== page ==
Mindfulness & the Self-Care Toolbox

Posted on October 20, 2018

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I like to write a follow-up post to PD workshops I do as a way to further the discussion and offer resources to participants. This is that kind of post.

First of all, I really enjoyed talking with the educators in the room at #MCTE18. To those in attendance: I appreciate your curiosity, thoughtfulness, and presence. Thank you for coming. I’m always open for further conversation.

This workshop was a survey of a number of mindfulness, self-care tools, and anecdotes about how it all comes together in my classroom.

The Basics of Mindfulness

I put mindfulness on the schedule for Tuesdays and Thursdays in my classes; I say yes to any request, and I ask students which practice they’d prefer and why. I record that info in my research journal, because, in my 4th year of research on it, I’m interested in finding out how students are advocating for their own self-care in the classroom. Most weeks, both the ELA9s and IB11s request nearly every day.

Current favorite practices are: Dr. Vo (Lovingkindness, Thinking, Breathing, & SOBER), Mindfulness Bell, and Bob Ross. I’ll introduce a new one next week, because couple of days ago, a senior told a freshman to request, “Breathing,” by Joe Reilly. It’s a beauty. Enjoy!

As time moves along, I share information about the brain, stress, wellness, and cognitive function before and/or after practices. I often reiterate: We’re doing this so we can calm down and learn better. We’re a caring circle of friends; this is something we can do to help a classmate who is suffering. I also share information on who else is practicing mindfulness and why: Olympic coaches, artists, musicians, authors, NBA coaches, U.S. military, police, corporations, and prisons, among others. I point it out when I see mindfulness practices in books, like in Aza’s struggle with OCD in John Green’s Turtles All the Way Down.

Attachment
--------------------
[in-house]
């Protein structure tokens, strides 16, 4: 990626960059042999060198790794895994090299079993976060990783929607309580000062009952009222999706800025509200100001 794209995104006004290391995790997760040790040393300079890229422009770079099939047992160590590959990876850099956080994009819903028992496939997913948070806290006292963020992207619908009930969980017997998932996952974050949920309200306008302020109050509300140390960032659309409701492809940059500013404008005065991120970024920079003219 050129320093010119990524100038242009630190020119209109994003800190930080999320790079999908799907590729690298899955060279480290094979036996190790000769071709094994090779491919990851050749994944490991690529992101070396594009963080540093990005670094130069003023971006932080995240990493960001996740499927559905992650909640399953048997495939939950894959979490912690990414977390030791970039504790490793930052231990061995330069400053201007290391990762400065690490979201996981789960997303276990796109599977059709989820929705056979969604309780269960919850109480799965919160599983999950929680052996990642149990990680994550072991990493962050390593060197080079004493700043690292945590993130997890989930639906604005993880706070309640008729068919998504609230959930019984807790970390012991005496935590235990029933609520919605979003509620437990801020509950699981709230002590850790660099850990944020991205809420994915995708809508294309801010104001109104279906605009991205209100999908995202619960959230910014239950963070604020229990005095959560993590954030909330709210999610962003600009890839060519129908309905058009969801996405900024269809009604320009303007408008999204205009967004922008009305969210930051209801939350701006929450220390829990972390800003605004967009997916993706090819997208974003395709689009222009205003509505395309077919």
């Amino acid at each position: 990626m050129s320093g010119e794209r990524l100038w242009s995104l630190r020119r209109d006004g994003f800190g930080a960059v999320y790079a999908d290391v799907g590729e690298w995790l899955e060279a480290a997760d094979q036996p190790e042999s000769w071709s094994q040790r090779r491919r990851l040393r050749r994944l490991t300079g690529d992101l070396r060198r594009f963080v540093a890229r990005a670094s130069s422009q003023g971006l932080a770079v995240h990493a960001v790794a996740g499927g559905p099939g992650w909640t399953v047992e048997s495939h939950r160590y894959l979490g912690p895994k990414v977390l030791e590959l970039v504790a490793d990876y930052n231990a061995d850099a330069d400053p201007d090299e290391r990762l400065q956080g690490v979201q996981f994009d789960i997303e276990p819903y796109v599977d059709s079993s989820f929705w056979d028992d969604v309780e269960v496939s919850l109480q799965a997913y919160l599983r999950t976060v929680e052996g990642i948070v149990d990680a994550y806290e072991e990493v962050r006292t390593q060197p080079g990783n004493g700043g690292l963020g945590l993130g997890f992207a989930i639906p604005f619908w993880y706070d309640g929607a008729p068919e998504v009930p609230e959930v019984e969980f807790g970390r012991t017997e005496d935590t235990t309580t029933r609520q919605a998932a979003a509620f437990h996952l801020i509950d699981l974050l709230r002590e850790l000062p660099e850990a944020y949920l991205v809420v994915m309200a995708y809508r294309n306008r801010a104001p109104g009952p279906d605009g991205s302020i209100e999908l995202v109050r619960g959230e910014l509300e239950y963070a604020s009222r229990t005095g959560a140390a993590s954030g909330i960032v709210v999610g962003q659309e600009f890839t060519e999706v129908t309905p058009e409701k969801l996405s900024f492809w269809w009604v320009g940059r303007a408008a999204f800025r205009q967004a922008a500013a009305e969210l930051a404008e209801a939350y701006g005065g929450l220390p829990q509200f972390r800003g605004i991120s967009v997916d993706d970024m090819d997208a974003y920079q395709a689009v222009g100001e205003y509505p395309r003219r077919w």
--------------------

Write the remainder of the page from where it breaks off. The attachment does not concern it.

Sensory stimulation is important to help participants become aware of their bodies, emotions, and thoughts. Tools like a singing bowl or other interesting sound makers help students to focus on listening; a calming jar can give students a visual focal point and demonstration of what’s happening in the brain during mindfulness; a small stuffed animal–a breathing buddy–can help young children coach each other on “belly breathing.” Lynda Barry’s spiral drawing is another great way to provide a visual and physical focal point.

#1 Takeaway for Teachers: Teachers should have their own practice, but even a week of practice on your own can be enough to start introducing it in the classroom, IF you’re comfortable going on that learning journey with the students. To be honest, a teacher could just dive right in by using a research approach, “I learned about this at a workshop, and I’d like to try it.” Inviting students to try the practices as action research with you can be motivational for them; many of my students LOVE to help me learn about teaching and learning. In my first year of incorporating the practices, I asked students to do quick writes before and after each practice, so I could learn about what they experienced. That data was extremely informative and valuable.

#1 Takeaway for Students: Plan for student safety first. Set clear rules that no one should ever touch someone during a practice. Explain that one can simply lower one’s gaze OR close their eyes during a practice. Emphasize that as long as everyone is silent and still, you are not the “thought police.” It’s their time for self-care. When students feel comfortable, many may close their eyes, but that may take time. Many of my students feel confident enough to lie upon the floor with eyes closed.

Self-Care

Academic achievement suffers when we suffer. Both teachers and students can struggle to achieve because of stress. Learning how to recognize the symptoms of stress, both acute and chronic, and finding ways to manage it, can increase our level of physical wellness, emotional balance, and cognitive function. Many students and teachers are suffering from trauma, which impacts our bodies, emotions, and thinking; we can heal from trauma with the help of good self-care practices in a caring community.

10 Tools for Self-Care

  1. Mindfulness Practices
  2. Time Outdoors
  3. Beautiful Nature Art Indoors
  4. Music (making, listening to, creating a calm work space)
  5. Drawing and Coloring
  6. Daily Physical Activity
  7. A Caring Circle of Friends
  8. Pleasure Reading
  9. Healthful Eating
  10. A Good Night’s Sleep

Resources for Further Exploration

Here are the books I brought to the workshop.

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Dr. Vo’s Mindfulness for Teens is my #1 recommendation. It has everything you need. Next, I can’t recommend Dr. Caryn Wellsworkshops at Oakland University highly enough. I’ve taken at least three, and I found each one inspiring, informative, and extremely useful.

If you want to continue the conversation, or if you want to schedule a workshop for a group (family, friends, teachers, etc), please email me at lisagay.eddy1@gmail.com

Peace and love to you, my friends. Be well.

 

 

 

 

 

 

 

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